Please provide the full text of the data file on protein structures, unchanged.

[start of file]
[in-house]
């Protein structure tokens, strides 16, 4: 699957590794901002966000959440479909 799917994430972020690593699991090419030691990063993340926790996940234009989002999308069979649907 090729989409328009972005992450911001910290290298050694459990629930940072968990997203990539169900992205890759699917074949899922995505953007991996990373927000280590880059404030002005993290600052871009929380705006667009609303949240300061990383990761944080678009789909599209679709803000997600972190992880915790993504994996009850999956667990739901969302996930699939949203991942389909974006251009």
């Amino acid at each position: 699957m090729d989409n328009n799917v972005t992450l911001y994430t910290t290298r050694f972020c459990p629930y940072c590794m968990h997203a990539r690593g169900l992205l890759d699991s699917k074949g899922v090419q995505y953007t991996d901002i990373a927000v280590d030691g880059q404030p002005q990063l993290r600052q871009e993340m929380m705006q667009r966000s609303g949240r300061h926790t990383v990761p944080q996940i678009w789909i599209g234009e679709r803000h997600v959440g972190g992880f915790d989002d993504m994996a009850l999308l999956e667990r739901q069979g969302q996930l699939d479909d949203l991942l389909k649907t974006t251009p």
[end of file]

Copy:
[in-house]
């Protein structure tokens, strides 16, 4: 699957590794901002966000959440479909 799917994430972020690593699991090419030691990063993340926790996940234009989002999308069979649907 090729989409328009972005992450911001910290290298050694459990629930940072968990997203990539169900992205890759699917074949899922995505953007991996990373927000280590880059404030002005993290600052871009929380705006667009609303949240300061990383990761944080678009789909599209679709803000997600972190992880915790993504994996009850999956667990739901969302996930699939949203991942389909974006251009």
């Amino acid at each position: 699957m090729d989409n328009n799917v972005t992450l911001y994430t910290t290298r050694f972020c459990p629930y940072c590794m968990h997203a990539r690593g169900l992205l890759d699991s699917k074949g899922v090419q995505y953007t991996d901002i990373a927000v280590d030691g880059q404030p002005q990063l993290r600052q871009e993340m929380m705006q667009r966000s609303g949240r300061h926790t990383v990761p944080q996940i678009w789909i599209g234009e679709r803000h997600v959440g972190g992880f915790d989002d993504m994996a009850l999308l999956e667990r739901q069979g969302q996930l699939d479909d949203l991942l389909k649907t974006t251009p």